Is that infuriating Check Engine Light on again?

Thursday August 05 2021

The check engine light — more formally known as the malfunction indicator lamp — is a signal from the car’s engine computer that something is wrong and there is cause to worry. PHOTOS/isaac ssejjombwe

By Mustafa Ziraba

Say you are driving to work, taking the kids to school, or running a routine errand and then you see it, the Check Engine Light.

For many people, the sight of a Check Engine Light triggers visions of a costly repair bill and a sense of worry, since most do not really know what it means.

For others, it is just another light on the dash that does not mean a thing because more often than not this light shall turn on but the car moves along just fine.

Most people, even people that do not really know what engines actually look like at all, know that the little light that looks like a submarine is referring to the engine.

The Check Engine Light turns on when your car’s computer, which monitors your car’s performance, finds a problem in the electronic control system that it cannot correct.

There are a number of sensors in your car, any of which can send a signal to your car’s computer telling it that something is not quite right.


If the light comes on for a little while and then goes out, you may have a momentary problem in the system. Once the light goes out, the problem is no longer occurring but it may have caused the computer to store a diagnostic trouble code in its memory.

This is not cause for immediate action, however, you should take the car in as soon as you can and have it looked at.

When it turns on and stays on and there are no drivability problems then it indicates an ongoing problem.

You can keep driving but take the car to a garage that has a computer scanner to find out the exact problem as soon as possible. From experience this Check Engine Light never goes away and stays in your hair up until the problem causing it is fixed.

Common problems?

The most common problems that trigger the light are emission control malfunctions.

The emission control system is what your car uses to try to keep the air a little cleaner while achieving optimum engine performance through employment of several sensors.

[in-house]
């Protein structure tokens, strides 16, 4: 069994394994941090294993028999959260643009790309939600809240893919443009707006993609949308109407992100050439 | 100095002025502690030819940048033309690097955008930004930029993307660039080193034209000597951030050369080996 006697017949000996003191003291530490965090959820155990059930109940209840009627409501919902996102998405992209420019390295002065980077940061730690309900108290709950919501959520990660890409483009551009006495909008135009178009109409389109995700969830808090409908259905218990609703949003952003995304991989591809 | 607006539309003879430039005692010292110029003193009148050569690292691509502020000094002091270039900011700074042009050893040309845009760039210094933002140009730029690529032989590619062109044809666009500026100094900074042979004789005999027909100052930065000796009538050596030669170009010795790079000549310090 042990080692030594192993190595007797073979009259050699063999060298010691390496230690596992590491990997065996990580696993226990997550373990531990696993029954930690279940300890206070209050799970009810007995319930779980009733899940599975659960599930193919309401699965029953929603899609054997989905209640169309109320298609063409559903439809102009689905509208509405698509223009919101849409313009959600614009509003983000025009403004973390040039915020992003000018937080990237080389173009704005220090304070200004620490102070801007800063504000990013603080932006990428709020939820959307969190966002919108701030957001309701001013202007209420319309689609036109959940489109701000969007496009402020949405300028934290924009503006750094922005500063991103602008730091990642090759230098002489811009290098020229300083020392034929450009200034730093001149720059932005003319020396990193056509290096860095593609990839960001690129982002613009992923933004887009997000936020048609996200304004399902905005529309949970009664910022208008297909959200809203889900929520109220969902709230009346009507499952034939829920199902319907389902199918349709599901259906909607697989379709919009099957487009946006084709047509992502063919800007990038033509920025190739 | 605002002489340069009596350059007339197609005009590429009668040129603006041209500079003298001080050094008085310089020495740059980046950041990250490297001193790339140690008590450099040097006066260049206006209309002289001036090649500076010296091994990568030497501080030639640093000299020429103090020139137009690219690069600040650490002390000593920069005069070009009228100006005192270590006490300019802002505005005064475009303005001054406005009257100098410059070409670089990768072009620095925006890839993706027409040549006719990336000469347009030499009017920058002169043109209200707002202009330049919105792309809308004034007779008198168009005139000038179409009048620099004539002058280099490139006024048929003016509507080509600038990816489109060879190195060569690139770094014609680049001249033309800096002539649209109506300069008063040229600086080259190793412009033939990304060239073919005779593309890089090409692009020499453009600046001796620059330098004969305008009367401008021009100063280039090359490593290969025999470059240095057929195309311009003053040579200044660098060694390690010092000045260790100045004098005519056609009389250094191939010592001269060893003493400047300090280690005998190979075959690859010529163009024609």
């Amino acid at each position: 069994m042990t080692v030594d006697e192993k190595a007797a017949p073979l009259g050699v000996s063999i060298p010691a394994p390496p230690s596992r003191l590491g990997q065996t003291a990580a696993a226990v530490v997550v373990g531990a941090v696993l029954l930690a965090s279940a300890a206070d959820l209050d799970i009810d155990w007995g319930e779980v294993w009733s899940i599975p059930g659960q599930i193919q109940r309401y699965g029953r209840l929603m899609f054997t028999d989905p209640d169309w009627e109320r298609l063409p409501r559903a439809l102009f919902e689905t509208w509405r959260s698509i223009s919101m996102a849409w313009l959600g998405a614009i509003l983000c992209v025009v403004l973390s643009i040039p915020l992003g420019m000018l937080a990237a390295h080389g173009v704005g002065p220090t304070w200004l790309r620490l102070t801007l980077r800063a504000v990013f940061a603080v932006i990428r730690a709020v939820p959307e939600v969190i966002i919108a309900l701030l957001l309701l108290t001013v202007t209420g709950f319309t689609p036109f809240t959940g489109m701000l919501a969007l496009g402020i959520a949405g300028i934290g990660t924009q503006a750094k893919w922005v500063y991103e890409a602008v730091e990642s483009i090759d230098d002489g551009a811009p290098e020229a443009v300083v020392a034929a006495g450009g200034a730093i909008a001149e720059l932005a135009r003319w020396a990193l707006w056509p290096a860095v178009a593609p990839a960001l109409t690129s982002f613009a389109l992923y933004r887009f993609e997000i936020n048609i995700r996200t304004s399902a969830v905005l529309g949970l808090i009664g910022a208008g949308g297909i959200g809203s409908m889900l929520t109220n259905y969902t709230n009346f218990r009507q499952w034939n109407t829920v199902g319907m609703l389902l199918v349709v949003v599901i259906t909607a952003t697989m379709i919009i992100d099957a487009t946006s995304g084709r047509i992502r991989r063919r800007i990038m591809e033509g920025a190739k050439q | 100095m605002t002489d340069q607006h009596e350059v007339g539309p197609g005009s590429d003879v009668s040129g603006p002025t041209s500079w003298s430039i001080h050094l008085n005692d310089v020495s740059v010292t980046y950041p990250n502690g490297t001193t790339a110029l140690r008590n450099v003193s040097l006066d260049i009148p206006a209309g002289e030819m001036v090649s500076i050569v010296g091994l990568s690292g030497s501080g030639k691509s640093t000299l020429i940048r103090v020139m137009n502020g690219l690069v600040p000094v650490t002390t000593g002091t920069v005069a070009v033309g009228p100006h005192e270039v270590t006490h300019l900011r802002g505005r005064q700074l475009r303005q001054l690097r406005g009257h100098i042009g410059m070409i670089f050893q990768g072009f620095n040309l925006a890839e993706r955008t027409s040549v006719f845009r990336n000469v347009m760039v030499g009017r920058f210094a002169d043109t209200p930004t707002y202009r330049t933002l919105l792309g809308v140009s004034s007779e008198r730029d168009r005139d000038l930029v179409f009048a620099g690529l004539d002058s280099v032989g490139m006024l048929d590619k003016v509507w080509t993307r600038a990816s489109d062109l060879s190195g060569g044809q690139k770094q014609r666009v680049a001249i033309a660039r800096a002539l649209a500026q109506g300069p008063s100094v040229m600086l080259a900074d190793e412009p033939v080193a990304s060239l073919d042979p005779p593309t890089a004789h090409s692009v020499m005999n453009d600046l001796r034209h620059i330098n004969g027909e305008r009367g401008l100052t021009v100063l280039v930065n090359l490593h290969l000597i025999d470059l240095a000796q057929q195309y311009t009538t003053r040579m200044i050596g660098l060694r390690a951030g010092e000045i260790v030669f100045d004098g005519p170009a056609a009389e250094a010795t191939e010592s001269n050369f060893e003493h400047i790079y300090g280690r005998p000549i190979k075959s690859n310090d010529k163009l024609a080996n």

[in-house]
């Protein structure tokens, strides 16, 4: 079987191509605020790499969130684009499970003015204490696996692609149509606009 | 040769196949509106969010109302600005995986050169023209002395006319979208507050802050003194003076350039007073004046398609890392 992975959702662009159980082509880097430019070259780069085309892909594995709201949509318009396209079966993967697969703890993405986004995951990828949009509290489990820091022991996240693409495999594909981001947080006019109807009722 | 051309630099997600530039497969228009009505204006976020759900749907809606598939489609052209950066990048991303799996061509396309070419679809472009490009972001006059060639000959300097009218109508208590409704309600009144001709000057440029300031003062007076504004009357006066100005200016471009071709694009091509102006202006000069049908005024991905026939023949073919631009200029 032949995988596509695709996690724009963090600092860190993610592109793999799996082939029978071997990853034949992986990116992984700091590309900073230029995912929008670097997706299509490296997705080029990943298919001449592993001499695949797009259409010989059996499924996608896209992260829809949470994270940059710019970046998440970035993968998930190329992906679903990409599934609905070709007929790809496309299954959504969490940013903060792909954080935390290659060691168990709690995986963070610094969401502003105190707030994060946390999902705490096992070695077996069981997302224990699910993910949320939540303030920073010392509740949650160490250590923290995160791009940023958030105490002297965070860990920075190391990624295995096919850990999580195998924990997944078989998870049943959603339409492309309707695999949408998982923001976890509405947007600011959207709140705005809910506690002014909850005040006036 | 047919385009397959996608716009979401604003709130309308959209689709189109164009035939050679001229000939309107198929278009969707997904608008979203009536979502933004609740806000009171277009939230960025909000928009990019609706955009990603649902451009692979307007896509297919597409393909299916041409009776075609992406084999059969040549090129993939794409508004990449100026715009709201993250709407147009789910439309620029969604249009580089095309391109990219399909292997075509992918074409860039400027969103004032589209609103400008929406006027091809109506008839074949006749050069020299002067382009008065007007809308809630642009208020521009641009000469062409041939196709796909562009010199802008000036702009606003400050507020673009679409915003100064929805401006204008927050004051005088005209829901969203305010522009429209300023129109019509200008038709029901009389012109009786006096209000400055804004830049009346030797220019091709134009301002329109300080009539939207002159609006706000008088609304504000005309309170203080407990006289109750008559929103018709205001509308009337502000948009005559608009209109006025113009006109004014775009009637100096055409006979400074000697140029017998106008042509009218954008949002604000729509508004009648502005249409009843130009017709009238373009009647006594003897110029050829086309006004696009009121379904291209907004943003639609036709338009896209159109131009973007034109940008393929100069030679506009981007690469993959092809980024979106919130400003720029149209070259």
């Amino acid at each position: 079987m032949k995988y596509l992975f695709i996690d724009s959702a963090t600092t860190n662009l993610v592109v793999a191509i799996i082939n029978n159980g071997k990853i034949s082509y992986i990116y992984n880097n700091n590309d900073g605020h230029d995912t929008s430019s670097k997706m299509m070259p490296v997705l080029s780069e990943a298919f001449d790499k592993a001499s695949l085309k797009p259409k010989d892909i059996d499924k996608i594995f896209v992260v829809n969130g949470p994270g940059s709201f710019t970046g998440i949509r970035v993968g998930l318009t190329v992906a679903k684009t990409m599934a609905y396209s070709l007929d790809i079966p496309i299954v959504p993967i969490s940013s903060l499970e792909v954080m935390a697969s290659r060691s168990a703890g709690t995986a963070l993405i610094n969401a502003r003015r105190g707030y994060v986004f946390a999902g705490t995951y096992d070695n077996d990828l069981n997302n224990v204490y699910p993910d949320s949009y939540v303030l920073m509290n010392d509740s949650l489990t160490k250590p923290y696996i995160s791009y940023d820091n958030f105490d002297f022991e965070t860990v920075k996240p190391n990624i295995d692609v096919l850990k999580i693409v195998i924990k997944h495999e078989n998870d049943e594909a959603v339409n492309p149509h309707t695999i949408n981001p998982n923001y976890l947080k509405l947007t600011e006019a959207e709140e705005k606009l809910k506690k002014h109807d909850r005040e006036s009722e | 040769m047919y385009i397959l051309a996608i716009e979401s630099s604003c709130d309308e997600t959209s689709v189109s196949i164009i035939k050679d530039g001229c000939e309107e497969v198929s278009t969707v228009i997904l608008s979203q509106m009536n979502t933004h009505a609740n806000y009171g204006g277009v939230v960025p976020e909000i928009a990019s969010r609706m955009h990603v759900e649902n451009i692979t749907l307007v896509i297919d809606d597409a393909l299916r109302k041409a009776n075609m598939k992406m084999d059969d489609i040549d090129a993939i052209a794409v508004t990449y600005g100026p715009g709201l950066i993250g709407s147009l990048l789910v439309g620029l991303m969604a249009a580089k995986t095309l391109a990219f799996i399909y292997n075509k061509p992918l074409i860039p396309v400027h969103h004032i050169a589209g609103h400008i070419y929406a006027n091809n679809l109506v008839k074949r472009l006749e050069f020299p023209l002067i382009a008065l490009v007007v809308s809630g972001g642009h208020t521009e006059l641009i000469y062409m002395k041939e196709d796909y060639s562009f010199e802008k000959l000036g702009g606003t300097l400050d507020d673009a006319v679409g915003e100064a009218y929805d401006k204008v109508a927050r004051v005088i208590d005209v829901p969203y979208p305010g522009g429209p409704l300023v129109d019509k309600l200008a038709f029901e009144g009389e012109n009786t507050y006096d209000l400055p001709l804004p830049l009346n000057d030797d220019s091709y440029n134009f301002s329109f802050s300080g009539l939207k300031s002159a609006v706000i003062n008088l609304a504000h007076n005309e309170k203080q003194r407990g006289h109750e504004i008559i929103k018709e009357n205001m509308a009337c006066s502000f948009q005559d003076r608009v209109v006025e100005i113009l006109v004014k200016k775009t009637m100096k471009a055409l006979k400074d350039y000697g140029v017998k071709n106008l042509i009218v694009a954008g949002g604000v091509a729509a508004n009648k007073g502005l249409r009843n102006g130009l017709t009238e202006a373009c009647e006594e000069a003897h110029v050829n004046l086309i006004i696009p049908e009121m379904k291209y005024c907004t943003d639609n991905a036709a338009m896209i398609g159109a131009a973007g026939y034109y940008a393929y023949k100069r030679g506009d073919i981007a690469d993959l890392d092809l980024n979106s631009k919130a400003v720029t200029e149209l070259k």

Every car made in the last 20 - 30 years has at least one oxygen sensor.

And for this reason the car shall continue to operate okay, at least from the drivers perspective but the emissions from the exhaust shall be out of range and commonly your fuel mileage shall drop drastically.

Other items that impact emissions include damaged or missing catalytic convertor, faulty mass airflow sensor or old or worn out spark plugs.

There are several other items depending on the make of the car that can have this light illuminate outside these.

The catalytic convertor positioned somewhere along the exhaust system piping works to reduce exhaust gases. It converts carbon monoxide and other harmful materials into harmless compounds.

If your catalytic convertor is failing, you will notice a decrease in gas mileage or your car will not go any faster when you push the gas.

Case of airflow sensor

The mass airflow sensor tells the car’s computer to add the proper amount of fuel based on the air coming through to the engine. A faulty one can increase emissions, cause the car to stall, and decrease gas mileage.  When the plugs are failing, the spark plugs misfire. You’ll feel a little jolt in your car’s acceleration when this happens.

But if the Engine Check Light starts flashing and your car is having drivability problems such as stalling, hard to start, slow to accelerate, black smoke coming out the back etc you should immediately pull off the road, turn off the engine, call your mechanic or have the car car towed in for repairs.

If you continue driving in such a scenario, you can do catastrophic damage, which could require an expensive repair. The longer you drive, the more expensive it becomes.

Remember that engine check light problems are sometimes not very easy to fix so you need a really experienced mechanic.

Obvious as it might seem, your first line of defence is to see whether he recommends use of a computer scanner and whether or not he understands the trouble codes the scanner finds. Additionally, unless physically visible, the problem could be a disconnected wire and you need to use an engine scanner to pinpoint the problem.

In a nutshell, do not panic if the Check Engine Light comes on.

The Check Engine Light is really your friend. The car’s computer is working hard monitoring your car’s engine and making adjustments so you can jump in your car and rush off to where ever you need to be without a thought to your car’s performance.

So, if that light comes on to tell you there is a problem, do not ignore it.

Where tyres sit

Automakers started standardising their systems with 1996 model-year vehicles under a protocol called OBD-II, which instituted a list of diagnostic trouble codes and mandated that all cars provide a universal connector to access this information. The connector is usually located under the steering column and is relatively easy to access. Before 1996, carmakers had their own engine diagnostic systems, primarily to ensure their cars were compliant with EPA pollution control requirements.

Check engine lights come in orange, yellow or amber, depending on the manufacturer. If the light begins flashing, however, it indicates a more serious problem, such as a misfire that can quickly overheat the catalytic converter. These emissions devices operate at high temperatures to cut emissions but can pose a fire hazard if faulty